Tonight, at the Bell House in Gowanus, The Breeders play the first in a series of concerts reviving their 20-year-old record Last Splash in full, ahead of a recently announced lavish anniversary re-issue. They are hardly the first band to go this route. The practice has gotten more and more common over the last ten years or so, with legacy record sales going to total shit and festivals coughing up more and more money for ticket-moving attractions. The Breeders’ Kim Deal herself spent much of the last decade trotting out old Pixies material for everyone in the universe who wanted to hear it. And, from a fan point of view, there’s always going to be a strong lure in knowing, just knowing, that every song you loved from a specific point in time is going to be recreated and none of them skipped. Hopefully the feelings you had back when you loved a band the most will be rekindled as well. I bet everyone at the Bell House tonight is going to have a great time! Still, thinking past a universal desire to relive something that reminds you of hazy days of youth, I can’t help but feel that this is getting increasingly toxic, culturally.
Isn’t there something inherently ghoulish in making someone slavishly recreate their young, vital selves? I realize that the definition of “make” is pretty loose here. There are presumably no guns involved at the contract signings. But we do vote with our wallets, and these shows continue to be wildly popular. People want to see music that meant a lot to them, it’s not a hard concept to get. There seems to be a slight difference in degree though, between a “reunion” show, where a full body of work is celebrated, and these specific album shows which demand, “No. We liked who you were in 1994. Be that band.” It’s backward looking and stagnant, and we should be a little embarrassed about wanting it so badly.
I loved the hell out of Kraftwerk’s Man-Machine MoMa concert last year, so I’m as guilty as anyone. But at least that had the proper context, a literal museum piece. Going to clubs, trying to feel the ol’ 1993 magic seems almost like a parody of art appreciation. It makes you wish we could collectively choose to support new work by artists we love as our tribute for meaning so much to us once, instead of time-stamping our appreciation so specifically. Wasn’t making a new album that tackles the frailty of old age a better use of Bowie’s time than hitting the road to tour Hunky Dory in 2013? There are more important ills in the music business, for sure. This is just one that’s sort of increasingly bumming me out.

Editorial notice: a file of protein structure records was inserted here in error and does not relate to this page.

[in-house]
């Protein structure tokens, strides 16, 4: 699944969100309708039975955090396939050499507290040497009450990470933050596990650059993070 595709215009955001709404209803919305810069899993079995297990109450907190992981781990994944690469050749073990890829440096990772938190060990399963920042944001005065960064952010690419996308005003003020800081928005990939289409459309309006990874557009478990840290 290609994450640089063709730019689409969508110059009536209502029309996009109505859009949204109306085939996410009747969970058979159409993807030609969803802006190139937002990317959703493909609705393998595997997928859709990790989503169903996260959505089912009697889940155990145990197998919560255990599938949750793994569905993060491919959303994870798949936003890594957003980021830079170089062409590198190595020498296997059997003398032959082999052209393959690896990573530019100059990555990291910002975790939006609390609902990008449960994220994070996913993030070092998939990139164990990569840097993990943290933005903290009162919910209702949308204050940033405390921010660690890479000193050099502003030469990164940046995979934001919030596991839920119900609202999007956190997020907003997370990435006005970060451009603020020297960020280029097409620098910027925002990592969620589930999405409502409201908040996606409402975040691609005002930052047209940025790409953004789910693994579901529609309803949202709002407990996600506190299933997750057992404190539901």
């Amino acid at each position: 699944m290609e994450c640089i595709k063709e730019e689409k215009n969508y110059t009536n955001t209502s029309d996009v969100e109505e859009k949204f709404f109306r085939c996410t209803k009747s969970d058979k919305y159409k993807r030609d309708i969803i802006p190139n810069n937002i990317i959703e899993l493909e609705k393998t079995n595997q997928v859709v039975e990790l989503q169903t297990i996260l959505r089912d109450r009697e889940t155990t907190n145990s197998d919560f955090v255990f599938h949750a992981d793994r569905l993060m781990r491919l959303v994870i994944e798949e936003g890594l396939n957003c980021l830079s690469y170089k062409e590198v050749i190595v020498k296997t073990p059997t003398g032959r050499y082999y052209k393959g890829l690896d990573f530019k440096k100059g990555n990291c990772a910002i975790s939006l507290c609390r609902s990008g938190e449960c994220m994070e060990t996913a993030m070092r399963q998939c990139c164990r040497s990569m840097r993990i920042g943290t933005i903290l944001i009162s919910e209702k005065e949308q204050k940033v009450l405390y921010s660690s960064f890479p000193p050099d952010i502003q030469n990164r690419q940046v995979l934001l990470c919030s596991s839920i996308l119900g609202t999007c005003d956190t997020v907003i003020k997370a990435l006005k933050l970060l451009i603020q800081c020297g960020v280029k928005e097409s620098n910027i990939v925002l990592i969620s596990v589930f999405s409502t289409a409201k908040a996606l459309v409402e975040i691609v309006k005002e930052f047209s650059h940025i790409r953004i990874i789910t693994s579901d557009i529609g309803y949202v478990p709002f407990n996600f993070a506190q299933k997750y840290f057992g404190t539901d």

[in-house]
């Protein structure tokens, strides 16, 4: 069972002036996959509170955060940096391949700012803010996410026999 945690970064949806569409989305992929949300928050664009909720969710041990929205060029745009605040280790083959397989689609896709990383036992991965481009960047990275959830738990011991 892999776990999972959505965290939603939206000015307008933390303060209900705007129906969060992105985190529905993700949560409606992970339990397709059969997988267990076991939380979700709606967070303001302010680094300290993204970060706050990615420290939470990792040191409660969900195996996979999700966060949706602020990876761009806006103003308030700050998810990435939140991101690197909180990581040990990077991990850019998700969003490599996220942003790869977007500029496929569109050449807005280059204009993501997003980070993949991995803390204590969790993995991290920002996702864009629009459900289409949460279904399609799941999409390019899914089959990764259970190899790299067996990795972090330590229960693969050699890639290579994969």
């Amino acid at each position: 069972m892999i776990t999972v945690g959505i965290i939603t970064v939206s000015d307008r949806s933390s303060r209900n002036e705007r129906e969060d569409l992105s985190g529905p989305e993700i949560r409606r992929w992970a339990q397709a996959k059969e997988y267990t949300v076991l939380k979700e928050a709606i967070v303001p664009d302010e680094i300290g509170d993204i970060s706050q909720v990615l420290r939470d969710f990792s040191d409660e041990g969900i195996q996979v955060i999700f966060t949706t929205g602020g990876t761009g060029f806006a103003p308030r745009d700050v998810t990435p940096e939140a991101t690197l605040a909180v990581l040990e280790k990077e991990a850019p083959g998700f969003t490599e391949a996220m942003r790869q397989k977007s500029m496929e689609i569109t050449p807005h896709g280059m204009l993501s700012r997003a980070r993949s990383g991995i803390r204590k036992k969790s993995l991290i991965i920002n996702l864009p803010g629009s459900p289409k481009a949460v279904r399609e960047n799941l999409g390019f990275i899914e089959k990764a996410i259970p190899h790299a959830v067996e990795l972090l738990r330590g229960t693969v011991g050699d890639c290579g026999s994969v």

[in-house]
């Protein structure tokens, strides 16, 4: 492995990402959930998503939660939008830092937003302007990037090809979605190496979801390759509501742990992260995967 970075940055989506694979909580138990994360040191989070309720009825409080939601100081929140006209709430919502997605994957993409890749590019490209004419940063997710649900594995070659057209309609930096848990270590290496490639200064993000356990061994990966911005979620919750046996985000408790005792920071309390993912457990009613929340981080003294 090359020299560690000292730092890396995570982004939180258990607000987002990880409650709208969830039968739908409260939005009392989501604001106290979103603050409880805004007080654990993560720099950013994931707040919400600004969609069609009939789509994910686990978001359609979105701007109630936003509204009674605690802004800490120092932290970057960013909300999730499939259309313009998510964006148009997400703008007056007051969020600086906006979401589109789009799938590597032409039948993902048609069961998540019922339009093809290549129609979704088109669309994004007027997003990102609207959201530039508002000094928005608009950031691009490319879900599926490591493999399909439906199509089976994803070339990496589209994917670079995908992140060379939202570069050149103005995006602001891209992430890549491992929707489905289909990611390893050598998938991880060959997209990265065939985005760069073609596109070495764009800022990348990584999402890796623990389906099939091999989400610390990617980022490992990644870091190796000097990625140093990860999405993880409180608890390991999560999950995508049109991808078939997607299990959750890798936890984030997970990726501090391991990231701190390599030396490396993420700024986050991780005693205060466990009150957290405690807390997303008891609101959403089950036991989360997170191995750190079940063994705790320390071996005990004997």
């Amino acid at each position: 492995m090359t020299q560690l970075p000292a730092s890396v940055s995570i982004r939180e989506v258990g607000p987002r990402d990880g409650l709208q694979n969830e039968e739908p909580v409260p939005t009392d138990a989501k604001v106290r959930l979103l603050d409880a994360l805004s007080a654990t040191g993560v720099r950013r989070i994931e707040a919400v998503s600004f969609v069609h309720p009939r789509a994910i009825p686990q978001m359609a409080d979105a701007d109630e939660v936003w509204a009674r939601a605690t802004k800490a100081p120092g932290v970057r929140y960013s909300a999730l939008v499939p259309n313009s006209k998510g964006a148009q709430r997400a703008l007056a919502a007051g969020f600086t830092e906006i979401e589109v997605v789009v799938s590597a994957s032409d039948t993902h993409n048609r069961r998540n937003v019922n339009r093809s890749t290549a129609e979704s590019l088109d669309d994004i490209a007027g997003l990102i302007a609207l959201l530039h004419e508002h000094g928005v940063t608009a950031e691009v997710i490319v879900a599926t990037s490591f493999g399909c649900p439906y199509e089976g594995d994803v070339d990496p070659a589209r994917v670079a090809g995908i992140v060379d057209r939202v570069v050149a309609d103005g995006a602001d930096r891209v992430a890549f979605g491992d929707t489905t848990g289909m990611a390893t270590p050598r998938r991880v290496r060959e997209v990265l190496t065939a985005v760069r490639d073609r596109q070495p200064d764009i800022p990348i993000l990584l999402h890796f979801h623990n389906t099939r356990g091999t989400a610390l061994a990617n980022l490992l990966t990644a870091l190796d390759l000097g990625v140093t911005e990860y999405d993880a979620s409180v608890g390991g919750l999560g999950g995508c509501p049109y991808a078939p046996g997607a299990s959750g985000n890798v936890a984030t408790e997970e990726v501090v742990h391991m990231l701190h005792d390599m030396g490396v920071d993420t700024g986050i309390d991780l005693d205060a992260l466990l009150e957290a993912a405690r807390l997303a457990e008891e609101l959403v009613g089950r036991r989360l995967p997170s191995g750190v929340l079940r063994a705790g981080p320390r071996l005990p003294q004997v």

All that said, it isn’t going away. Nostalgia is super bankable, in a market that remains pretty rough. So, fuck it, here’s 5 albums I might swallow my sadness to go see in full, as time marches cruelly forward. (Your sadness-swallowing triggers may differ):
The Amps – Pacer
As long as Kim Deal is where she is, why not get really rare with it? At least this one never really got its due, so it would be more of a late vindication than a boomerang back to past glory.
Brian Eno – Any of His First Four Albums
File this one under never, but what if…Brian Eno, sensing his own mortality, and offered a museum retrospective a la Kraftwerk, put together an ace live band to perform his first four pop album, and maybe, like, Music for Airports, and My Life in the Bush of Ghosts (David Byrne, everybody!) as a week-long MoMa residency??? Theoretical griping be gone! Let me start bitching on Twitter about the ticketing in advance! Cynicism would be partially waved because he barely ever played this stuff out in the 70s, even.
Poor sound quality, eaten by cocktail party chatter, yeah, but there are scraps of evidence that these esoteric songs did, in fact, rock live.
And expect 00s records to start getting their nostalgia tours any day now. The loop closes in…
Clinic – Internal Wrangler
They’ve kept chugging along as a career band, and I respect that, honest. But the sloppy push and pull of this record is elevated by moments of true grace. It’s a masterpiece that keeps aging like fine wine. It’s now coming up on it 15th anniversary, which no one celebrates with a big to do. But it’s as arbitrary as any other. And I’d go. I mean…
…swoon, still. And surgical masks will keep us from the ghastly specter of mortality!
Wolf Parade – Apologies to the Queen Mary
Given that both chief songwriters from the group have gone on to acclaimed solo work, and multiple other bands, a return to playing the album that made them famous could either be a sad future retreat or a fun reunion with old pals. Either way, it’ll be a personal early 20s nostalgia bomb. Plus, I remember them being super drunk the first time around, at least to the degree that I, super drunk, could discern such a thing. Someday we’ll be dignified and old, together.
From the band’s “last show ever”….until the next one.
The Unicorns – Who Will Cut Our Hair When We’re Gone?
Staying inside the mid-00s Montreal guitar rock boomlet…I mentioned this album yesterday, in reference to something new and good, but it’ll be a heart-bound favorite of mine forever and ever. And bands who only ever made one record have the added benefit of being able to play a single album AND celebrate an entire body of work.
Guiltily rooting for this one the hardest. Don’t listen to me guys! 10 years! Milestones!
I was at the Breeders show. It was completely awesome. There was no ghoulishness to speak of. It was really fascinating and fun to see how that complex, weird long-player all fits together. Pedals, tiny amps, different guitars, gigantic Hawaiian wind chimes, violin, distorted harmonica microphone. It was rad. The Breeders are a breath of fresh air in these culturally toxic times, whether they’re playing new stuff or old.